Thunderstorms interrupted play for a third day in a row, with an almost five-hour delay on Wednesday afternoon and evening. How did Andy Roddick pass the time? "I looked out the window and watched the rain fall in the pool," Roddick joked. Roddick was surprised his match against Nicolas Mahut on Stadium Court was bumped up ahead of Michael Russell versus Kevin Anderson, who had already played two games before the rain delay, but he was happy he was able to finish the match on its scheduled day.
Rain Delay Entertainment
There were a few very vocal fans in the crowd Wednesday night who would sometimes shout right before the players served. Some of the fans might have taken advantage of the Corona tent on the grounds and the surrounding bars during the long delay. "I think you could tell what the rain delay activity was. People might have been indulging a little bit," Roddick said.
John Isner and Kevin Anderson played the first semifinal during yet another scorchingly hot afternoon. Isner faced two break points in his opening service game but held after serving three straight aces. Not surprisingly, the match did not have many rallies. Both players have thunderous serves and tried to conserve energy in the hot weather. Isner was very listless in the heat and made four double faults late in the second set. And Anderson said after the match that he was sweating through his shoes and slipping on the court.
After winning the first set 6-3, Isner was able to save two set points at 4-5 and at 5-6 in the second set. Anderson saved one match point at 6-7 in the tiebreak and won the next two points to send the match to a third set. Anderson was 0-7 on break point chances while Isner went two for two. Isner broke at 4-3 in the third set when Anderson hit only his second double fault of the match. The American said he was happy when the clouds blocked the sun and cooled the temperatures considerably at the beginning of the third set. Isner won just in time. The lightning siren went off just as he reached match point.
Kevin Anderson only needed one break of serve in each set to defeat Lukas Lacko 6-3, 6-4, in the Quarterfinals on Friday. Anderson was two for two on break point chances while Lacko was not able to reach a break point on Anderson’s serve. Lacko did not play a poor match, but he was not as sharp with his groundstrokes as he was in his upset of Lleyton Hewitt in the previous round. Anderson will play in his first semifinal since he made the Final in Las Vegas in 2008 as a qualifier.
Jonathan Erlich and Janko Tipsarevic were up a set and a break in their doubles quarterfinal match against Rohan Bopanna and Kristof Vliegen before losing 3-6, 7-6(9), 10-8. In the second set tiebreak, Erlich and Tipsarevic had two match points and Erlich double-faulted on one of them. They also had a 4-1 lead in the supertiebreak but Bopanna and Vliegen went on to win eight of the next nine points. Down 5-9, Erlich and Tipsarevic almost made a comeback, saving three match points. However, the opponents were able to take the match on their own serve, converting on the fourth match point.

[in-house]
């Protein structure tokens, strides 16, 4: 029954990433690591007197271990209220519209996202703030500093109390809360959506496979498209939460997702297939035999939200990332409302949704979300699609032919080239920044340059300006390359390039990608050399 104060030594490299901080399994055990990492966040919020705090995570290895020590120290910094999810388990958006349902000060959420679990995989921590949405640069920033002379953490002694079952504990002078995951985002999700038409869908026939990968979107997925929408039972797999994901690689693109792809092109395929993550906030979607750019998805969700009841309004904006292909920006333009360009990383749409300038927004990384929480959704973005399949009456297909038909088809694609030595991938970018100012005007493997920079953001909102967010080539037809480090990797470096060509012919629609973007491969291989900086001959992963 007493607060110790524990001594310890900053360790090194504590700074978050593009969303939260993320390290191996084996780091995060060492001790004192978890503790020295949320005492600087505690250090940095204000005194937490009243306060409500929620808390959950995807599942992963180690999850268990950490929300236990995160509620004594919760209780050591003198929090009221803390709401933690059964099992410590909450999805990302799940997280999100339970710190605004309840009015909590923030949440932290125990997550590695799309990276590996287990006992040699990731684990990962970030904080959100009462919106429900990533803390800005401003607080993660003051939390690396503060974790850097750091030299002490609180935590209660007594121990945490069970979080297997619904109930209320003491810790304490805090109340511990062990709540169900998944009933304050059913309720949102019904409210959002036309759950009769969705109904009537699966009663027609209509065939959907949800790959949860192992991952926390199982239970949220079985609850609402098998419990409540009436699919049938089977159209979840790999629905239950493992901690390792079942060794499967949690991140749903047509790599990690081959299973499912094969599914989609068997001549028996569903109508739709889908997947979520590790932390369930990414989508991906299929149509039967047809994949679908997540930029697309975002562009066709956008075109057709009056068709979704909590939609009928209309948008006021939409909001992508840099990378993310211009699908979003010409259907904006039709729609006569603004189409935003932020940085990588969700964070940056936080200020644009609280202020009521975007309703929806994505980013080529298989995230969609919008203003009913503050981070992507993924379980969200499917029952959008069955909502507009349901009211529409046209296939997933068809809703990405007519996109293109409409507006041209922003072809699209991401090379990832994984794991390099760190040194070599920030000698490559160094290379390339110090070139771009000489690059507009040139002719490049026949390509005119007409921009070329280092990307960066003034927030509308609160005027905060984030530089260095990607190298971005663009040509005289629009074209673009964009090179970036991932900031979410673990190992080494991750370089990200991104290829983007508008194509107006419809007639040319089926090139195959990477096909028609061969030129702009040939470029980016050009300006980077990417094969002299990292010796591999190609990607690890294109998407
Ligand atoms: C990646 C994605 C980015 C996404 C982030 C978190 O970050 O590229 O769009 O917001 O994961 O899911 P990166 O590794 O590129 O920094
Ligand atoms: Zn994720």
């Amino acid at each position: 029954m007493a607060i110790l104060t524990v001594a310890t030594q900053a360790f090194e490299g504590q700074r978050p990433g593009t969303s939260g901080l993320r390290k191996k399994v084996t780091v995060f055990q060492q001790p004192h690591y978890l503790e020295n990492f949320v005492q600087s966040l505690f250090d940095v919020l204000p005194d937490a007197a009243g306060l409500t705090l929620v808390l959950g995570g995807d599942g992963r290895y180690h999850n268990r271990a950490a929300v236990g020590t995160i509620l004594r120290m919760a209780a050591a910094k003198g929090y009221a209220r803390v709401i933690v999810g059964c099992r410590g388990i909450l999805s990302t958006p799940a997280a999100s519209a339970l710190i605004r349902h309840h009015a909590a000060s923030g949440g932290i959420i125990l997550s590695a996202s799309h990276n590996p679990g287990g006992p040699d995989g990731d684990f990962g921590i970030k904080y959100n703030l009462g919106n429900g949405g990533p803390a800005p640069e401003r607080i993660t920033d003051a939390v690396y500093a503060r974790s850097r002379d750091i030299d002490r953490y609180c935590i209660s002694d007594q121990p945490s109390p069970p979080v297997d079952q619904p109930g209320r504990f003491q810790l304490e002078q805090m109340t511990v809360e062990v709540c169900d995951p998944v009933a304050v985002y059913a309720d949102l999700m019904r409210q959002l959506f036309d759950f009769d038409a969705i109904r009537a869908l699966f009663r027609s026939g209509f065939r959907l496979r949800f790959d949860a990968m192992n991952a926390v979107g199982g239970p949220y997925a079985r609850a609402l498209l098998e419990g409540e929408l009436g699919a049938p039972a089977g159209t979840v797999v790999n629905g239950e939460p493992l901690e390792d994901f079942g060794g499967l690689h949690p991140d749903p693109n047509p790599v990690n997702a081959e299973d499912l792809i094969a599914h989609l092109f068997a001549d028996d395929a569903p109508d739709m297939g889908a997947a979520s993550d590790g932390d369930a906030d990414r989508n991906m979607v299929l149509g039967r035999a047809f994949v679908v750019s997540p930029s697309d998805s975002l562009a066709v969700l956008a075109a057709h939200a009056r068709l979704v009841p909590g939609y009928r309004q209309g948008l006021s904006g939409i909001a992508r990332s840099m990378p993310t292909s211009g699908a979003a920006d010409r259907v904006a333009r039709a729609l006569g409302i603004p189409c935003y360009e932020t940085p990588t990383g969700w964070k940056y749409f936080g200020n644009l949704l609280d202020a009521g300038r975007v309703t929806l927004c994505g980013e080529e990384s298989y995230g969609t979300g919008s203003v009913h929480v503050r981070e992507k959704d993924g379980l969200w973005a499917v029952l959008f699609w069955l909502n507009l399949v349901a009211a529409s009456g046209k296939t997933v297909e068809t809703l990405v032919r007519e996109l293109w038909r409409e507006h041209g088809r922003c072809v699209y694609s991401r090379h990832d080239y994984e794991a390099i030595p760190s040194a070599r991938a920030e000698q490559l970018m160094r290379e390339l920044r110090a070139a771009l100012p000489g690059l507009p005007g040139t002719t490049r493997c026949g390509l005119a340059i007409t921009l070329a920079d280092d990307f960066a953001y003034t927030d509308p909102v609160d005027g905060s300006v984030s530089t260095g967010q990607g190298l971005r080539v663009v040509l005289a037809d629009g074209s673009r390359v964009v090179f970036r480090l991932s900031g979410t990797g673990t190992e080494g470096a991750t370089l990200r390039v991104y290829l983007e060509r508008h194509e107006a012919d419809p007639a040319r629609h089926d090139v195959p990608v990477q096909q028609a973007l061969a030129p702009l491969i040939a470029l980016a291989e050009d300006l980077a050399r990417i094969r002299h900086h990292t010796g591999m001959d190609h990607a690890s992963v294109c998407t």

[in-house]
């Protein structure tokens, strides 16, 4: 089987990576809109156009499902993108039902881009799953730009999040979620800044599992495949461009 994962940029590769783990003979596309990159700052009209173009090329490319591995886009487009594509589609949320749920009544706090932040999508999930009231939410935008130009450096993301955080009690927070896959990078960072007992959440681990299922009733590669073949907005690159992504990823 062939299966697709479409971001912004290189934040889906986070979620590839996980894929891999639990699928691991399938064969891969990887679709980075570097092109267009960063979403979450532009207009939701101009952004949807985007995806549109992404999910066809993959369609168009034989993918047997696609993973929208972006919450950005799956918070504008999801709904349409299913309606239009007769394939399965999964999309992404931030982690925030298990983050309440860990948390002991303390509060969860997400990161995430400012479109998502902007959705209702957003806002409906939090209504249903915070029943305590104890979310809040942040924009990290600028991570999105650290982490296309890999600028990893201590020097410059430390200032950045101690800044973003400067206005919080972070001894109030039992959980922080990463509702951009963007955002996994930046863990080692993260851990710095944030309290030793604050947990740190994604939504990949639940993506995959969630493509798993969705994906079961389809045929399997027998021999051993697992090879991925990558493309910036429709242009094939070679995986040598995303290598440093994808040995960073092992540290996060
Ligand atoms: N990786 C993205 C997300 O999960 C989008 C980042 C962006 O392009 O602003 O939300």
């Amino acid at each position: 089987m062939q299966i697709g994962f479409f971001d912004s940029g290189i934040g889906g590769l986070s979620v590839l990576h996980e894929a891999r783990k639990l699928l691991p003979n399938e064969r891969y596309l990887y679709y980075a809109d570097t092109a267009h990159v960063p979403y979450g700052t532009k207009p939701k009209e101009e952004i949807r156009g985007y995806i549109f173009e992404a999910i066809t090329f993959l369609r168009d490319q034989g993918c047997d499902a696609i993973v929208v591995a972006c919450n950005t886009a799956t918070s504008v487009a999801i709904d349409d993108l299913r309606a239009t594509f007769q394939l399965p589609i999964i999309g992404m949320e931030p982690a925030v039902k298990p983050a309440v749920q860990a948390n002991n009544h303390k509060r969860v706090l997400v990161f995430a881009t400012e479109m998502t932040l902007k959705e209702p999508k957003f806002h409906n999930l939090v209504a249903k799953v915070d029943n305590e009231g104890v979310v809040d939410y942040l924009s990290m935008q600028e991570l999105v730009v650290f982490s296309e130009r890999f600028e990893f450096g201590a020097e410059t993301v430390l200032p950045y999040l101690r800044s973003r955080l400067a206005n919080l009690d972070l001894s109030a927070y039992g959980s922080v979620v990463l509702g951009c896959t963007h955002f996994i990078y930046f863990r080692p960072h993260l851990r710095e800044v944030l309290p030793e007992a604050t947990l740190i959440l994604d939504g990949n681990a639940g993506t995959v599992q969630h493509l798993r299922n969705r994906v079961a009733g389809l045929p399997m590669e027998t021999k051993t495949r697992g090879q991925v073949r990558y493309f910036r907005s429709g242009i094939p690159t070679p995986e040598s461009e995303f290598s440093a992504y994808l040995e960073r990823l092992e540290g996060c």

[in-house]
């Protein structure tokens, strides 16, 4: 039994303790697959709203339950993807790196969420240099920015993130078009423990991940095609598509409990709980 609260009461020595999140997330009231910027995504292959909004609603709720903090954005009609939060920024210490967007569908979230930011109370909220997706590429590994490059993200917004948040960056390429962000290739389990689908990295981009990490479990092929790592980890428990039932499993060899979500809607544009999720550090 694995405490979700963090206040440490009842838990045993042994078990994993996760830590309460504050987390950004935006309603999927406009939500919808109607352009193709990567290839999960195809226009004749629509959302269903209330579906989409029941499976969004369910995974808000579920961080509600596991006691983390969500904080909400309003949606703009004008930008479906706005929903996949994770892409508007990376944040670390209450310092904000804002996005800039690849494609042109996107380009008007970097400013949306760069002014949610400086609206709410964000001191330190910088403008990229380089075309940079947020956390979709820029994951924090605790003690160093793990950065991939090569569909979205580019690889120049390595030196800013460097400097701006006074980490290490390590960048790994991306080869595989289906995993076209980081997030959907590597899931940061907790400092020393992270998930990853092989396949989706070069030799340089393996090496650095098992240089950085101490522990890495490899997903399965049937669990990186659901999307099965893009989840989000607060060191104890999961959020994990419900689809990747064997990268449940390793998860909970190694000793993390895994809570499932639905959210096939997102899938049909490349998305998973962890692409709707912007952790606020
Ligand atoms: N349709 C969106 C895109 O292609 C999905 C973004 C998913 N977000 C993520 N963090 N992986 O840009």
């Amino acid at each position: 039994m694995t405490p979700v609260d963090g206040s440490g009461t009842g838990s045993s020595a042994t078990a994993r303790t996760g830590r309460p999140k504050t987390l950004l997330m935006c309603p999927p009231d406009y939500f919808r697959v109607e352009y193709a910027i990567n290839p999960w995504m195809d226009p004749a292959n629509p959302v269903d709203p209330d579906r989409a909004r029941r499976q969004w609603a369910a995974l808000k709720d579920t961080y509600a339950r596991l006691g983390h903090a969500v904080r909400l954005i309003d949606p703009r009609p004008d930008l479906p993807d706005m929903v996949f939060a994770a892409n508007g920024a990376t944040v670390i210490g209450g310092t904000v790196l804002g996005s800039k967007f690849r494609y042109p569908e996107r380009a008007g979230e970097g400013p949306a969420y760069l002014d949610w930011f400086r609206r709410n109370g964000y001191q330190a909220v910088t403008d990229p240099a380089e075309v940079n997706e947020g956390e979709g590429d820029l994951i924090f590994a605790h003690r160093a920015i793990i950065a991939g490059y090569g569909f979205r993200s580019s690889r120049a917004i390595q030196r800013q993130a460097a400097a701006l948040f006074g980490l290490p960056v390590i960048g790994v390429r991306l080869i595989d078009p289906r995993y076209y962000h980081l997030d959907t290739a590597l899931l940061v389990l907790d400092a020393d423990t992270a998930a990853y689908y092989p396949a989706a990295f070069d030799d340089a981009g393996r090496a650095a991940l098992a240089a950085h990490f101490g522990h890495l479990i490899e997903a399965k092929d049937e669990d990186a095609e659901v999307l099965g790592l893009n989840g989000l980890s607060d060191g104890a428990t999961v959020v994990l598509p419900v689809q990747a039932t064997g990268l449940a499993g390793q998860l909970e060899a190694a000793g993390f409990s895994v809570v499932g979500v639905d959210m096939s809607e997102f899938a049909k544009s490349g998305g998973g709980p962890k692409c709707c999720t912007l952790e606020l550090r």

Today was the hottest day of the week so far. Xavier Malisse and Illya Marchenko were especially affected by the heat. Both players were listless and mainly worried about keeping the ball in play. After every point they would hide in the shade at the back of the court. The match was close for a straight sets victory, but Malisse was a little more aggressive and Marchenko played an error-filled game at 2-1 in the second set to get broken after taking a medical timeout for the heat. The Belgian won, 6-3. 6-3.
Andy Roddick started off his match against Rajeev Ram with aggressive groundstrokes and Ram was unable to make a dent in Roddick’s service games. In the second set, Roddick played more passively, and his opponent took advantage of that by winning the set in a tiebreak. Roddick was able to save all four break points against his serve, including two in the first game of the third set. Roddick said that the heat caused his left foot to swell a little, but added that it had happened before and is manageable. It was not the cleanest match Roddick ever played, but he played well enough to win and reach the quarterfinals.
The band of brothers known as Bob and Mike Bryan isn’t just interested in making records; they're looking to break them as well. With their recent win in Madrid, the twins now have 61 titles, matching the record held by Todd Woodbridge and Mark Woodforde, aka "The Woodies," previously the most successful doubles team in the Open Era. Four wins this week, and the twins hailing from Camarillo, Calif. would cross the finish line a nose ahead of the Australian Hall of Famers with their 62nd title. The Americans still trail the Woodies by three in Grand Slam titles. But they've got time to work on that record, since, according to Mike, they, "plan on playing another 5 years."
The Bryans are aiming for a sixth title here at UCLA and love playing on Straus Stadium, claiming they still got goosebumps before their first match this year. “We played on that court when we were six years old and pretty much every year since, so that's our favorite court in the world,” Bob commented to the media. “We treat this tournament like it's one of the biggest tournaments in the world.”